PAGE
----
Kinder Morgan hitches a price-ride
Oil prices have somewhat recovered, and the chart below highlights the contiguous performance of US oil prices alongside Kinder Morgan’s share price since the start of the year. Evidently, Kinder Morgan’s share price has declined in lockstep with the oil price and, at mid-June, both were trading close to 20% lower than the January 2020 levels.
Unparalleled asset footprint
Kinder Morgan is a ‘midstream’ energy company – a term used to describe one of the three major stages of the oil and gas industry. Midstream activities include the processing, storing, transporting and marketing of oil and natural gas. Upstream (raw crude oil and natural gas exploration and production) and downstream (refining crude oil into gasoline, diesel and other fuels) are the two other stages.
The company operates across five divisions including the transportation of natural gas and crude oil, as well as the storage of refined energy products and carbon dioxide. Assets are dominated by the vast network of pipelines used to transport natural gas from various production and processing facilities to customers across the US – accounting for 60% of profits. Their considerable pipeline network spans almost 113 000 kms, moving approximately 40% of the natural gas consumption of the US, further augmented by over 4 800 kms of crude oil pipelines, 147 terminals and 16 product tankers (illustrated below).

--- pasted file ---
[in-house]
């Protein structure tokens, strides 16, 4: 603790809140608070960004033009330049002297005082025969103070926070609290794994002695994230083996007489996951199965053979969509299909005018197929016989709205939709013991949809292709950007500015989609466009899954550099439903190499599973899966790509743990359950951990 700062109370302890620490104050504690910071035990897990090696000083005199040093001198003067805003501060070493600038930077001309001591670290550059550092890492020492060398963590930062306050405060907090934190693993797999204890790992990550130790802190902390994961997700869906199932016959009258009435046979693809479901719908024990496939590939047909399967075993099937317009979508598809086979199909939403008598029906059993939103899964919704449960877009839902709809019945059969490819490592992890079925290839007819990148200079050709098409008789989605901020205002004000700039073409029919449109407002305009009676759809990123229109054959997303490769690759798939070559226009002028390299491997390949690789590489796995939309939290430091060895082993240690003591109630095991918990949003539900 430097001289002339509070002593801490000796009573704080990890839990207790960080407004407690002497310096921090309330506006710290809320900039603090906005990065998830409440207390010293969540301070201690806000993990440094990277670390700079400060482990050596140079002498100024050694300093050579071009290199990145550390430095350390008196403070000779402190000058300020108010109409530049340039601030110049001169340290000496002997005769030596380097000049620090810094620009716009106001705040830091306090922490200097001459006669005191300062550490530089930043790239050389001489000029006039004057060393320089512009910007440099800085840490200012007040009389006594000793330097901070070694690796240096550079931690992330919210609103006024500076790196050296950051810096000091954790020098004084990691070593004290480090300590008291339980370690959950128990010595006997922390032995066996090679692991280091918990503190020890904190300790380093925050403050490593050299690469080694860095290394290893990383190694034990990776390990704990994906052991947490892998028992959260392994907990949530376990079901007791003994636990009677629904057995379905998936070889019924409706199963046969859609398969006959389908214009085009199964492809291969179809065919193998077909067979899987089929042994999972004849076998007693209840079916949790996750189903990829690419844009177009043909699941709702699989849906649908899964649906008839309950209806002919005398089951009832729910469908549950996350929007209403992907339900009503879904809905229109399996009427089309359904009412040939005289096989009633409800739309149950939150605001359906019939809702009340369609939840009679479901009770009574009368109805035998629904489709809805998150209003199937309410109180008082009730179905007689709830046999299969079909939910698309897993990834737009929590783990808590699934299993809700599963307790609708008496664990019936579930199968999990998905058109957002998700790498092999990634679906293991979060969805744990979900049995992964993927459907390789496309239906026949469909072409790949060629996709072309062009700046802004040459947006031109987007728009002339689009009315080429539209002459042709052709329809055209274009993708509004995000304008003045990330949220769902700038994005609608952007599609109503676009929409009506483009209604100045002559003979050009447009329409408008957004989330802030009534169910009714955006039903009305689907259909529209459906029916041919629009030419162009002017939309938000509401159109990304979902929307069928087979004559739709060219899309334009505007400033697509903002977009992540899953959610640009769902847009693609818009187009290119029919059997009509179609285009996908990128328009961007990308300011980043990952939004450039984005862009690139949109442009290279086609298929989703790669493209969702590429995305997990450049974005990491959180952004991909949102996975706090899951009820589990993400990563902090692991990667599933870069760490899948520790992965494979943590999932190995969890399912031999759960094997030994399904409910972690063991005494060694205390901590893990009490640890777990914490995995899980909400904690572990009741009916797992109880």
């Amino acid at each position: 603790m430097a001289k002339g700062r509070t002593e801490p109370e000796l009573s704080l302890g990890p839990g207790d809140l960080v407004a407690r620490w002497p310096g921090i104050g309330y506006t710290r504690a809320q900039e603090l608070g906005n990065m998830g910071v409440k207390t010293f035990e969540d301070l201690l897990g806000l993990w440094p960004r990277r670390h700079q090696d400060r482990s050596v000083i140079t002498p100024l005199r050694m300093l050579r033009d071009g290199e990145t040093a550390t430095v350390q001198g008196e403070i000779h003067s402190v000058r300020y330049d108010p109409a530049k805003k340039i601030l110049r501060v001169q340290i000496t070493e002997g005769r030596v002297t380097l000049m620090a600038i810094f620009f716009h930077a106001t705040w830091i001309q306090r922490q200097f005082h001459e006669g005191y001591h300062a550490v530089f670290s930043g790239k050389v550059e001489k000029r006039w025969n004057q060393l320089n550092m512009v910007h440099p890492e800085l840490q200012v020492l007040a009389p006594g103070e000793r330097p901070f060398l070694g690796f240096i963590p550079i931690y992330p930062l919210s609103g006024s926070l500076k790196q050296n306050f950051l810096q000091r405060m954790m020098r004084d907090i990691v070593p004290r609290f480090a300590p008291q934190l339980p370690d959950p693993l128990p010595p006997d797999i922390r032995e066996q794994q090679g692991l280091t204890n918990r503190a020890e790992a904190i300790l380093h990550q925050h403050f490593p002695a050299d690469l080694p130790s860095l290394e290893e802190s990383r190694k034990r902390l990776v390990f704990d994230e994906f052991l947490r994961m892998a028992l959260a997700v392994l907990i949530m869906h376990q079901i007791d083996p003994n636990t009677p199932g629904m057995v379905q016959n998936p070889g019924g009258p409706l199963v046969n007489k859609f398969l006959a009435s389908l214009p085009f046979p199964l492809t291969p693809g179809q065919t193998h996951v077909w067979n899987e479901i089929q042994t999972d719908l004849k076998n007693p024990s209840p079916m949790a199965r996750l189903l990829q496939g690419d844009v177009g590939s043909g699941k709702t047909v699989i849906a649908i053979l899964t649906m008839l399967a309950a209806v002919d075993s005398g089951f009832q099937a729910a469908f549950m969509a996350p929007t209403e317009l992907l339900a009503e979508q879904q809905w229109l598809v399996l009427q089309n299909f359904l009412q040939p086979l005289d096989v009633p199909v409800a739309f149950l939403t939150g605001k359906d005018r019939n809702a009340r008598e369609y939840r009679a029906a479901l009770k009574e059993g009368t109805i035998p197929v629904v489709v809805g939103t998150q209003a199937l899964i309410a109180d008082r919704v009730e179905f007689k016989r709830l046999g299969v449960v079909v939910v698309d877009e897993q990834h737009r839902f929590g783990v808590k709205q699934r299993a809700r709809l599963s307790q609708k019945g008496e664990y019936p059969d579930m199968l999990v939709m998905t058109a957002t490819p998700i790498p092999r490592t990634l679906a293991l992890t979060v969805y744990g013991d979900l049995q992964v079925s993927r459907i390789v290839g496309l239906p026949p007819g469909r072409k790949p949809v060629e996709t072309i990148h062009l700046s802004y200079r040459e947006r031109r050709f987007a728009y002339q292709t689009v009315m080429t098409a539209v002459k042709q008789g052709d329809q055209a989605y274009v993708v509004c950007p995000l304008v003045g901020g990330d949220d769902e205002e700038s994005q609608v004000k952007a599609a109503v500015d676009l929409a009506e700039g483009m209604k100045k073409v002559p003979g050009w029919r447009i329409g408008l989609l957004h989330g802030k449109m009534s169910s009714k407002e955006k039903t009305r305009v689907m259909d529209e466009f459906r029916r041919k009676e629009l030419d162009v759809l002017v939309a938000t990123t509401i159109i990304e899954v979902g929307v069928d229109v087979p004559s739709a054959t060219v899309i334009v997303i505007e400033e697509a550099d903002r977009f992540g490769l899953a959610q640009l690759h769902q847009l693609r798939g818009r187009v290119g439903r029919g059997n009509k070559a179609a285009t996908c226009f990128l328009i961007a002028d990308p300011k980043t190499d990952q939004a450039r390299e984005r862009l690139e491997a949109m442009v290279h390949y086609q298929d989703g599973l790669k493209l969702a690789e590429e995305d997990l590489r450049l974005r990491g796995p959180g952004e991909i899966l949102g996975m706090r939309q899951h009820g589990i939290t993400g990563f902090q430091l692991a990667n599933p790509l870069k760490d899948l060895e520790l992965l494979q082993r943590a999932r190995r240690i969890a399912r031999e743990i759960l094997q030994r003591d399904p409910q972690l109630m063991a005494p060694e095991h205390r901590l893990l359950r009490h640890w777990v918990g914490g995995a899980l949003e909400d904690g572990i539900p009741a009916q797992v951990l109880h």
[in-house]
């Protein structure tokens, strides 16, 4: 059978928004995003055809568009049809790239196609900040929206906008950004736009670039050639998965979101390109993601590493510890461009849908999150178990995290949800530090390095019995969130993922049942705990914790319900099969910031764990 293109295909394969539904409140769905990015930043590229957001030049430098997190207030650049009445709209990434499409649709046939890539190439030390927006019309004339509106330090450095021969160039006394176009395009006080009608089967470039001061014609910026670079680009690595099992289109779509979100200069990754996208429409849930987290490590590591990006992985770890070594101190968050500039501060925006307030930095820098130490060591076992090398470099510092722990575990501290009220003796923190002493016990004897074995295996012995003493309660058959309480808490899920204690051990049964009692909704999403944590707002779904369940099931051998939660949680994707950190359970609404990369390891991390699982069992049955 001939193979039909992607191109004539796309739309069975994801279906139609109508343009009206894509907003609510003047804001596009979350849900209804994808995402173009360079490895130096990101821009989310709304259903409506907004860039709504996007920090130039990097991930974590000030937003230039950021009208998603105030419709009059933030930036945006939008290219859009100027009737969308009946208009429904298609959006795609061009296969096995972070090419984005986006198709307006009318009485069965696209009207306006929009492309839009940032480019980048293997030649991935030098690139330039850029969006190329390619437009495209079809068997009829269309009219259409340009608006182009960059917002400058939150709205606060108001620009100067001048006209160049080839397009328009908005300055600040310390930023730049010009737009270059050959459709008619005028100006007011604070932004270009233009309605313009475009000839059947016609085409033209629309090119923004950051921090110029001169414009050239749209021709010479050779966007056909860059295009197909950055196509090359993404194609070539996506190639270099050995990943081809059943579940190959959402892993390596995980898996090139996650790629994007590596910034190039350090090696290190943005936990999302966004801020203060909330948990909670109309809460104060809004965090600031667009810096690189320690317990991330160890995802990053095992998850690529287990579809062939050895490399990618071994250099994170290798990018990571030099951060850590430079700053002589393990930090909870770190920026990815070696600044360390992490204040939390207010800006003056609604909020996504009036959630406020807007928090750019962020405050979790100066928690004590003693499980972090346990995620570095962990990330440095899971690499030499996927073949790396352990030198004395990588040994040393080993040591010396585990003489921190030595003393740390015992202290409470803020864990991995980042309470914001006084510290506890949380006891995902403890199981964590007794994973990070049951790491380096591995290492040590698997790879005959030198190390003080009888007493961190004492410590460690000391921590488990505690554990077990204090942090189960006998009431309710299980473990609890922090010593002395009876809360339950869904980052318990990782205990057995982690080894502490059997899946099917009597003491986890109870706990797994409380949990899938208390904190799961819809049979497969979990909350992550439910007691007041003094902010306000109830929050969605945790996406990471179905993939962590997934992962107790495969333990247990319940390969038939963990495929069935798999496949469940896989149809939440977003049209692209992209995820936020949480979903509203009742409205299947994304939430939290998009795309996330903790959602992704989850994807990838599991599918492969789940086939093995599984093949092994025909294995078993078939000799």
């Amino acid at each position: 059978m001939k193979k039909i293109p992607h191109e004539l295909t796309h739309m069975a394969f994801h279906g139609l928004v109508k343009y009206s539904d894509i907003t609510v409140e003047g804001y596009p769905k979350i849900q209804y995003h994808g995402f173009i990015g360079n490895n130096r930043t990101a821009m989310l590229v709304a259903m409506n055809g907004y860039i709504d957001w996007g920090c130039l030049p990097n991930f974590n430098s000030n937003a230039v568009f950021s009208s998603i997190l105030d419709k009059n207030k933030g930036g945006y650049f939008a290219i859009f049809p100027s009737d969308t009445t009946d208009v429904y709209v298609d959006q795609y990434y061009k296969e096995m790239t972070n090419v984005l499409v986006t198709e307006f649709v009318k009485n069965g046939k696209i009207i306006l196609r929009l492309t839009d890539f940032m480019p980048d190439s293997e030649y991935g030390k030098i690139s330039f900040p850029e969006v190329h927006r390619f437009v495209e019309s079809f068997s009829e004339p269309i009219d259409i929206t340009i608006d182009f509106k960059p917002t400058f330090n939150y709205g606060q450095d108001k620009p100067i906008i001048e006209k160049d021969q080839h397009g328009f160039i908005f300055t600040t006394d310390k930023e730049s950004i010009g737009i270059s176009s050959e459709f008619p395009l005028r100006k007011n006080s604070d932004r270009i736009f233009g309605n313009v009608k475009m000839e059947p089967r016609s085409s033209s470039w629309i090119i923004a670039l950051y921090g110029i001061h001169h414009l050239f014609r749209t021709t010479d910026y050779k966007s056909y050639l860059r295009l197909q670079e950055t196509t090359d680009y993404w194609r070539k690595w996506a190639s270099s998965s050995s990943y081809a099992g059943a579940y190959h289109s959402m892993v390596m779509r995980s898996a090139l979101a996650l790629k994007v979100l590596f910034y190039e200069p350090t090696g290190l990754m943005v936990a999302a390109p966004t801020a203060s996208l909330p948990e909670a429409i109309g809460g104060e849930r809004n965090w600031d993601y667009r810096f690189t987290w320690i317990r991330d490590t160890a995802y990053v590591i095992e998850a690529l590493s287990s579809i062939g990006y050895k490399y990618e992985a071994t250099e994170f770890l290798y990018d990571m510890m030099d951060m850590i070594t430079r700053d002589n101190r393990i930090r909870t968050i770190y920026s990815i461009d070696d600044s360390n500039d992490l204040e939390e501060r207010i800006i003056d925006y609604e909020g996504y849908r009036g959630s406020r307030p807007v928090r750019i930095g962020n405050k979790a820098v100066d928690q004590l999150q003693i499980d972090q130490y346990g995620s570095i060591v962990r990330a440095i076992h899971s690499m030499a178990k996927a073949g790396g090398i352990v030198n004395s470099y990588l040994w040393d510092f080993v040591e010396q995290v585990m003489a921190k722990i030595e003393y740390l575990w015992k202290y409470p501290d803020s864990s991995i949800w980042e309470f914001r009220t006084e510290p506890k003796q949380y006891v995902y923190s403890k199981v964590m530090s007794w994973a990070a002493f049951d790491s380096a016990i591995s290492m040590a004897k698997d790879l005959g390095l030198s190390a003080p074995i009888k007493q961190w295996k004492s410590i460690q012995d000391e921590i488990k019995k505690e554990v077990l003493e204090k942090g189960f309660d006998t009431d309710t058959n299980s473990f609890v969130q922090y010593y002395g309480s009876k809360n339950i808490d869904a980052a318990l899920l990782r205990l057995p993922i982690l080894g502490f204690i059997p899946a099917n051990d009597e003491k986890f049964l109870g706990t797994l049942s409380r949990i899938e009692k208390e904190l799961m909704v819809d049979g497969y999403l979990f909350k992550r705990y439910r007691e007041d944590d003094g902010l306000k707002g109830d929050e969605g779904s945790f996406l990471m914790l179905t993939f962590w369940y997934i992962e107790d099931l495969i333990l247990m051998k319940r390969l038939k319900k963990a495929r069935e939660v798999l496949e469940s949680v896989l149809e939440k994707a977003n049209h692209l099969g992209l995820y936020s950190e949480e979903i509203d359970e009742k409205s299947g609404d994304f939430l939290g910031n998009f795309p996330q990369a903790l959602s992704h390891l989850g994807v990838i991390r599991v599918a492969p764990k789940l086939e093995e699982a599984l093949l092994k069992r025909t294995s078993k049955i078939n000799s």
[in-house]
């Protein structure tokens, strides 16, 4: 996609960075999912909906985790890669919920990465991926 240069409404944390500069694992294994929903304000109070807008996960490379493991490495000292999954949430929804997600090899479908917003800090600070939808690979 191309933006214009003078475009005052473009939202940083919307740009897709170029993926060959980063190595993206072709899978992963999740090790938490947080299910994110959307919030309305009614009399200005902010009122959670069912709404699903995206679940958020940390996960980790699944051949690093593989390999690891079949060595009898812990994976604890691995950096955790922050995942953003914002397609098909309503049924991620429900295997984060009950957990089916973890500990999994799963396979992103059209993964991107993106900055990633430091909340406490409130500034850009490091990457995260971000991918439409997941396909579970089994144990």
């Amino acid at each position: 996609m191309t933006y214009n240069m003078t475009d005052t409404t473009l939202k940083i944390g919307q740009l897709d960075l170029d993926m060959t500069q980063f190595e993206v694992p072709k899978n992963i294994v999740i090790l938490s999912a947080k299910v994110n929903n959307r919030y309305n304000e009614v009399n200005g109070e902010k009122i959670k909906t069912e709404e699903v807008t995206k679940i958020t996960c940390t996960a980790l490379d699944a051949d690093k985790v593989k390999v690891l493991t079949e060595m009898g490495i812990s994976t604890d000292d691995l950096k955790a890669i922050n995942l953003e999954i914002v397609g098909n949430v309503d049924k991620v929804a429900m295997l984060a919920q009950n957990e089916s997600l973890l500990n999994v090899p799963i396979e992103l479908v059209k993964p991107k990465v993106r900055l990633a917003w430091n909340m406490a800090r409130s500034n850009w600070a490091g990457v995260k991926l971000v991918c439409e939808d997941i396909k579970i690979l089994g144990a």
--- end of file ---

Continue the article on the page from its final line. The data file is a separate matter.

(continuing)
In 2015, natural gas surpassed coal as the largest consumed fuel source for electricity generation in the US, becoming the fuel of choice to drive the US economy (left chart below). Kinder Morgan remains well-placed to continue to benefit from the increasing domestic consumption of natural gas in the US.
Earnings stability amid pandemic-induced volatility
Kinder Morgan uses its unparalleled $73 billion asset base to generate fee-based revenues, with over 90% of the company’s revenue linked to take-or-pay contracts or fixed-fee revenues based on volumes moved through the vast pipeline infrastructure. Take-or-pay contracts entitle the business to receive payments regardless of throughput or utilisation of the company’s assets by its customers, therefore ensuring a high degree of certainty and revenue stability. Their asset base shares some of the desirable characteristics of a “toll bridge-like business” in that:
• the vast infrastructure of pipelines that span the breadth of the US is not easily replicable, ensuring a monopoly position;